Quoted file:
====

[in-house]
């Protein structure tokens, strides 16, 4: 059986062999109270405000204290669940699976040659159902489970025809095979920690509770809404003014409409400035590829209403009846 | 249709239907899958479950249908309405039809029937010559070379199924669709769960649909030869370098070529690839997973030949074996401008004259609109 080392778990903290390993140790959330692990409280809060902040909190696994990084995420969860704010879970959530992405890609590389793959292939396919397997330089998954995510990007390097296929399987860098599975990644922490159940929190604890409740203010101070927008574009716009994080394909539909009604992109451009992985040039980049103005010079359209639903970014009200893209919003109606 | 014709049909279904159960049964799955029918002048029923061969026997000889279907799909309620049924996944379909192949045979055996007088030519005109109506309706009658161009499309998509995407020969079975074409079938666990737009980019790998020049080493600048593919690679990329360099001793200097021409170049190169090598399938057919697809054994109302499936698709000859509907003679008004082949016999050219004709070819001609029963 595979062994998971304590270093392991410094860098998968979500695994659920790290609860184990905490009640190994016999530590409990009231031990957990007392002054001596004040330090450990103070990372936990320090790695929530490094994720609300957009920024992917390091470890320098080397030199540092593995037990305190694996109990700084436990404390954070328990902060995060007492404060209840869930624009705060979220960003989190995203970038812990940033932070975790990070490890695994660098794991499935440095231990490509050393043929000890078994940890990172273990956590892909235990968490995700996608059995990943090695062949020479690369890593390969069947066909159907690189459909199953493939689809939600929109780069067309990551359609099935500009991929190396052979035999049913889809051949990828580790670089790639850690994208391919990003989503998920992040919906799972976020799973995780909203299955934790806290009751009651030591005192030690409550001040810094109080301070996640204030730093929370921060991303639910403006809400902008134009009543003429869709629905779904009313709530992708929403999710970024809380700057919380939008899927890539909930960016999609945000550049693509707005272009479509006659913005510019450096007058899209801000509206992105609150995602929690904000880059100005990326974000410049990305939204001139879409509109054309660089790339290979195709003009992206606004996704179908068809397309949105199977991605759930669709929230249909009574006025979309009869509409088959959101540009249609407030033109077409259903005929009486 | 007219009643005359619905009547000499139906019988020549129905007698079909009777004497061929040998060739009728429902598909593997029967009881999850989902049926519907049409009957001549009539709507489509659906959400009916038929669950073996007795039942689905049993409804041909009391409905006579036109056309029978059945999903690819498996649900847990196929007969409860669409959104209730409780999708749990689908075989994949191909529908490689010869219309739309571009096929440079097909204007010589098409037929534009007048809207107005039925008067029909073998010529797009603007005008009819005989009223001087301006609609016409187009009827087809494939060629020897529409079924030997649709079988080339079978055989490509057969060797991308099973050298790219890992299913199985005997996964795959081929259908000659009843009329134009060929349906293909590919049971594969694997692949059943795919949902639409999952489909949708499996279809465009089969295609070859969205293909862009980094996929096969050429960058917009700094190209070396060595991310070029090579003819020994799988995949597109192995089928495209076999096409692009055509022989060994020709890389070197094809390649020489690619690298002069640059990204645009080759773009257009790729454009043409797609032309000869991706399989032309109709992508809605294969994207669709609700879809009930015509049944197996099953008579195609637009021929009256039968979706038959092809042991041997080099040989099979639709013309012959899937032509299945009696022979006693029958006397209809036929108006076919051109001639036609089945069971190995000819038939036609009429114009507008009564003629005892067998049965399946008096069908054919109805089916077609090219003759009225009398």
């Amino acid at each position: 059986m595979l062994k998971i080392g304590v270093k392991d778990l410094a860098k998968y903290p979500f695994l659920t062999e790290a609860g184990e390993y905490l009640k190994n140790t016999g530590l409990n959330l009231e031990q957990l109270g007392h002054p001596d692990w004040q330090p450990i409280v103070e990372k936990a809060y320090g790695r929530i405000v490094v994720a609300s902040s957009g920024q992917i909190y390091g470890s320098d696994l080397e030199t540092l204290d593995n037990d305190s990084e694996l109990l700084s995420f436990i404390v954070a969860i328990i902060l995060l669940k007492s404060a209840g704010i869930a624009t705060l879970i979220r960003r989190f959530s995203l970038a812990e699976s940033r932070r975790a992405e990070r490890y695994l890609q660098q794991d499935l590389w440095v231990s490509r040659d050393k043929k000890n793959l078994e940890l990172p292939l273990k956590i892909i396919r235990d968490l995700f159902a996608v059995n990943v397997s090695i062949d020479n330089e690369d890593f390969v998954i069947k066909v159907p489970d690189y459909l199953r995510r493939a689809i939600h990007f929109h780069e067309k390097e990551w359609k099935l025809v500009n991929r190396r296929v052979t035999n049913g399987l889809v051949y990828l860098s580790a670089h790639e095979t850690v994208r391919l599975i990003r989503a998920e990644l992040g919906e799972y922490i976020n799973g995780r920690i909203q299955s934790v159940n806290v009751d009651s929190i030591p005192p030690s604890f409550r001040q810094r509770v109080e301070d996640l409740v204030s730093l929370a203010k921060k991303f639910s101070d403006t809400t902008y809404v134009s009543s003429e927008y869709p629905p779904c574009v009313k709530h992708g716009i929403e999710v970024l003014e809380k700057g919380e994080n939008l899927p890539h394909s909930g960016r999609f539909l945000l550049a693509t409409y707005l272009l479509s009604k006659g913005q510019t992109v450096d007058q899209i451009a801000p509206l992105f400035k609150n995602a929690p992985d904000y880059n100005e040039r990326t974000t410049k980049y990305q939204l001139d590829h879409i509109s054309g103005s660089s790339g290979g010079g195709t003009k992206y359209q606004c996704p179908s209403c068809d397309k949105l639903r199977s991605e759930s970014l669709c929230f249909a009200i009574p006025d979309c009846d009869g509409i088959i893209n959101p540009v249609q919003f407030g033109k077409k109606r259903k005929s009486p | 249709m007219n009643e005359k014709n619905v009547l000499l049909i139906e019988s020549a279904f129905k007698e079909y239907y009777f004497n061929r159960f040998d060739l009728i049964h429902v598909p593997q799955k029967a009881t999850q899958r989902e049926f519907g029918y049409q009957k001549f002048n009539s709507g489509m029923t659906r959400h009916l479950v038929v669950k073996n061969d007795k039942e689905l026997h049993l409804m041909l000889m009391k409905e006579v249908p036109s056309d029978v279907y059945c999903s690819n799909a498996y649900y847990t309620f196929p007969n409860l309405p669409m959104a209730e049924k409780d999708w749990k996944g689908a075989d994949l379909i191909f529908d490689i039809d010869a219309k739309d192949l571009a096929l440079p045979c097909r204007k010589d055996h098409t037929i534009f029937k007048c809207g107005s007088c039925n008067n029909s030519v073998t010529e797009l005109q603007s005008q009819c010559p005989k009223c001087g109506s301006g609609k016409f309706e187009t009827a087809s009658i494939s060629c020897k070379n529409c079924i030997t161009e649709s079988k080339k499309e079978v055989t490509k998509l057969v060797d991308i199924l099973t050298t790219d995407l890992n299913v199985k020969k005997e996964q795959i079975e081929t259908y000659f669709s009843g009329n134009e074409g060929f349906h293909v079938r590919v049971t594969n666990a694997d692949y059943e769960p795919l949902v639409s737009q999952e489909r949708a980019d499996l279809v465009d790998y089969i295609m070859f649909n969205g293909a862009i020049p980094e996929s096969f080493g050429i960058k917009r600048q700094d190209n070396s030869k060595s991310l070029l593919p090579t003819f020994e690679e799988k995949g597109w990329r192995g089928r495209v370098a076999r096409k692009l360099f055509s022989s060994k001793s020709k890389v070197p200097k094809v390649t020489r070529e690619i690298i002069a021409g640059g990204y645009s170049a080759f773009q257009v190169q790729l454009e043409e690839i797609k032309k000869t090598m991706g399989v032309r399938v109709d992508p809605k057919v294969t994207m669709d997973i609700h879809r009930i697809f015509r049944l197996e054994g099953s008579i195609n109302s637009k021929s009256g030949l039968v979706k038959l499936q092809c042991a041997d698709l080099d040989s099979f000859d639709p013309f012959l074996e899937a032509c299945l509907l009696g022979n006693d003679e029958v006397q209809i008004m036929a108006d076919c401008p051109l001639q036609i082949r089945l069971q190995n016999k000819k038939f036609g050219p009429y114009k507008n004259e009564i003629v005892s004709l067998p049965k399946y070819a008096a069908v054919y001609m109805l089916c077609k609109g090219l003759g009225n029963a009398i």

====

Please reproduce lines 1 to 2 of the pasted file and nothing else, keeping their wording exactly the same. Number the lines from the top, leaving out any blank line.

[in-house]
């Protein structure tokens, strides 16, 4: 059986062999109270405000204290669940699976040659159902489970025809095979920690509770809404003014409409400035590829209403009846 | 249709239907899958479950249908309405039809029937010559070379199924669709769960649909030869370098070529690839997973030949074996401008004259609109 080392778990903290390993140790959330692990409280809060902040909190696994990084995420969860704010879970959530992405890609590389793959292939396919397997330089998954995510990007390097296929399987860098599975990644922490159940929190604890409740203010101070927008574009716009994080394909539909009604992109451009992985040039980049103005010079359209639903970014009200893209919003109606 | 014709049909279904159960049964799955029918002048029923061969026997000889279907799909309620049924996944379909192949045979055996007088030519005109109506309706009658161009499309998509995407020969079975074409079938666990737009980019790998020049080493600048593919690679990329360099001793200097021409170049190169090598399938057919697809054994109302499936698709000859509907003679008004082949016999050219004709070819001609029963 595979062994998971304590270093392991410094860098998968979500695994659920790290609860184990905490009640190994016999530590409990009231031990957990007392002054001596004040330090450990103070990372936990320090790695929530490094994720609300957009920024992917390091470890320098080397030199540092593995037990305190694996109990700084436990404390954070328990902060995060007492404060209840869930624009705060979220960003989190995203970038812990940033932070975790990070490890695994660098794991499935440095231990490509050393043929000890078994940890990172273990956590892909235990968490995700996608059995990943090695062949020479690369890593390969069947066909159907690189459909199953493939689809939600929109780069067309990551359609099935500009991929190396052979035999049913889809051949990828580790670089790639850690994208391919990003989503998920992040919906799972976020799973995780909203299955934790806290009751009651030591005192030690409550001040810094109080301070996640204030730093929370921060991303639910403006809400902008134009009543003429869709629905779904009313709530992708929403999710970024809380700057919380939008899927890539909930960016999609945000550049693509707005272009479509006659913005510019450096007058899209801000509206992105609150995602929690904000880059100005990326974000410049990305939204001139879409509109054309660089790339290979195709003009992206606004996704179908068809397309949105199977991605759930669709929230249909009574006025979309009869509409088959959101540009249609407030033109077409259903005929009486 | 007219009643005359619905009547000499139906019988020549129905007698079909009777004497061929040998060739009728429902598909593997029967009881999850989902049926519907049409009957001549009539709507489509659906959400009916038929669950073996007795039942689905049993409804041909009391409905006579036109056309029978059945999903690819498996649900847990196929007969409860669409959104209730409780999708749990689908075989994949191909529908490689010869219309739309571009096929440079097909204007010589098409037929534009007048809207107005039925008067029909073998010529797009603007005008009819005989009223001087301006609609016409187009009827087809494939060629020897529409079924030997649709079988080339079978055989490509057969060797991308099973050298790219890992299913199985005997996964795959081929259908000659009843009329134009060929349906293909590919049971594969694997692949059943795919949902639409999952489909949708499996279809465009089969295609070859969205293909862009980094996929096969050429960058917009700094190209070396060595991310070029090579003819020994799988995949597109192995089928495209076999096409692009055509022989060994020709890389070197094809390649020489690619690298002069640059990204645009080759773009257009790729454009043409797609032309000869991706399989032309109709992508809605294969994207669709609700879809009930015509049944197996099953008579195609637009021929009256039968979706038959092809042991041997080099040989099979639709013309012959899937032509299945009696022979006693029958006397209809036929108006076919051109001639036609089945069971190995000819038939036609009429114009507008009564003629005892067998049965399946008096069908054919109805089916077609090219003759009225009398």